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Eat fish only twice a week

Food safety watchdog warns of risk of toxic contamination and issues particular warning for pregnant women and children

7 July 2013

FISH should not be eaten more than twice a week, says the official government food safety agency, Anses, which says there is a risk of toxic contamination above this level.

The agency said that fish, particularly freshwater fish, accumulated toxic waste products such as dioxins, mercury and PCBs in their flesh and this could outweigh their other beneficial effects, such as the Omega 3 oils they also contain.

Anses said people should vary the types of fish eaten as well and said the weekly choice should include an oily fish, such as salmon, smoked trout, sardine, mackerel or herring.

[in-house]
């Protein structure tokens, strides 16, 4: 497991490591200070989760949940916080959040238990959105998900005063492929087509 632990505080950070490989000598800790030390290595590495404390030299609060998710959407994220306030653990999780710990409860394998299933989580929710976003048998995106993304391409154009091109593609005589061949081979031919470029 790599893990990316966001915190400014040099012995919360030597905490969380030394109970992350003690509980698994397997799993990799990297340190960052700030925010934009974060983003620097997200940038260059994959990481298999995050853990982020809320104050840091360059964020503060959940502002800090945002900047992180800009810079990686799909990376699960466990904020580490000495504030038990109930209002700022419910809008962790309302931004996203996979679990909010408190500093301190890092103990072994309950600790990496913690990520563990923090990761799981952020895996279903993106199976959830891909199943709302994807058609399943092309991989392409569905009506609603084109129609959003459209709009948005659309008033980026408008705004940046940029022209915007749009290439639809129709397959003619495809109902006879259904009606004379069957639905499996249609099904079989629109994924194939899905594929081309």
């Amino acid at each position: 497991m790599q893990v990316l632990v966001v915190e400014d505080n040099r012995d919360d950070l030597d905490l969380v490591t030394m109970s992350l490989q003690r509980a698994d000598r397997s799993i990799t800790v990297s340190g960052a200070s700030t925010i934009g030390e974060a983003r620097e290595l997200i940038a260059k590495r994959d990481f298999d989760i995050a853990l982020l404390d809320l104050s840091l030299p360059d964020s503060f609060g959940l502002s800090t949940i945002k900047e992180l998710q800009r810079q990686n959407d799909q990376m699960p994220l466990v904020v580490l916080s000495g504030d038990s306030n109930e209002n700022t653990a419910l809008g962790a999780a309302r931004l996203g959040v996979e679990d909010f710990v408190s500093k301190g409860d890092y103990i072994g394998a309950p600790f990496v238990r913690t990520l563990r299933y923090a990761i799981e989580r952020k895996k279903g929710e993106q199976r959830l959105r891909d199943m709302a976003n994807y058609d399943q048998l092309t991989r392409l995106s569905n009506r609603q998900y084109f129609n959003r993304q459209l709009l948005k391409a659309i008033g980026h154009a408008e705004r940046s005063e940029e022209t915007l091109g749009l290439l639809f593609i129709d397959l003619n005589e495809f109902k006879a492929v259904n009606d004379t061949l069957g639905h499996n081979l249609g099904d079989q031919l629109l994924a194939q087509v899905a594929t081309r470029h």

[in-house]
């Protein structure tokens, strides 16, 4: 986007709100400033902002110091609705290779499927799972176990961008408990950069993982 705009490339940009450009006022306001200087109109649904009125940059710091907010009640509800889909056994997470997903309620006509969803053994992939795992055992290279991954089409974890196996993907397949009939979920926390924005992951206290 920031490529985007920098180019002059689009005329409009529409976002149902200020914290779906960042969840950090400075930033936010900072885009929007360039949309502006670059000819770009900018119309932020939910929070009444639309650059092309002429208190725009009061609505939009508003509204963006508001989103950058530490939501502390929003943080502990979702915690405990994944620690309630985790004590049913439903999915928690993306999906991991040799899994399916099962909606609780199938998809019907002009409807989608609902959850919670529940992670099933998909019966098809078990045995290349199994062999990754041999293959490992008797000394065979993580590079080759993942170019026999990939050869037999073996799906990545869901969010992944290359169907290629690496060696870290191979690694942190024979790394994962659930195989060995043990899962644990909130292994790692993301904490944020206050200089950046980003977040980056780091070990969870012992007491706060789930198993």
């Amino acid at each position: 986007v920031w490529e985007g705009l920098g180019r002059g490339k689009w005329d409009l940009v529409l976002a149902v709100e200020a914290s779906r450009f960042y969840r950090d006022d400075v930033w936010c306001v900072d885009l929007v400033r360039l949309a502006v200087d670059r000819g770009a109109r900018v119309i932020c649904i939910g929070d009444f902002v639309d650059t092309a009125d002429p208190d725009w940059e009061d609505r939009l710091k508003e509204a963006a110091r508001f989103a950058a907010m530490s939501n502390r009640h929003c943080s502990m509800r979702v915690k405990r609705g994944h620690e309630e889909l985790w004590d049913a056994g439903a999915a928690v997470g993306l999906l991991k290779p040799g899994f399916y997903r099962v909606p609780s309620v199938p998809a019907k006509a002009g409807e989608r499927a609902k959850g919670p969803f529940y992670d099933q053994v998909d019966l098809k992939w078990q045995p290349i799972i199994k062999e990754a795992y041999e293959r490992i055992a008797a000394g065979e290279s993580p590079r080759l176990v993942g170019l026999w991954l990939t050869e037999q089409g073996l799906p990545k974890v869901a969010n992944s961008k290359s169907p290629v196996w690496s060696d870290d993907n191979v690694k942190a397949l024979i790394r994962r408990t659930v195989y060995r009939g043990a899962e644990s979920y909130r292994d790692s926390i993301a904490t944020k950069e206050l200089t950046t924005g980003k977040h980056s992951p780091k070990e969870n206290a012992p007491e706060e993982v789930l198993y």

However, it also warned that pregnant women and young children should avoid freshwater fish and some other species. It said that PCBs, especially, could be extremely harmful for the unborn baby and young children. Freshwater fish should only be eaten twice a month for the wider population – but only once every two months for all females and for all under-threes.

Pregnant or breast-feeding mothers were also advised to limit consumption of predator fish such as monkfish, seabass, tuna, eel, pike and halibut – but also to avoid swordfish, marlin and shark because of “risks linked to mercury”.

Sushi-lovers in the at-risk groups and others with auto-immune deficiencies should also freeze the fish for at least seven days to kill off any parasites potentially present.
Photo: Saumon-de-france

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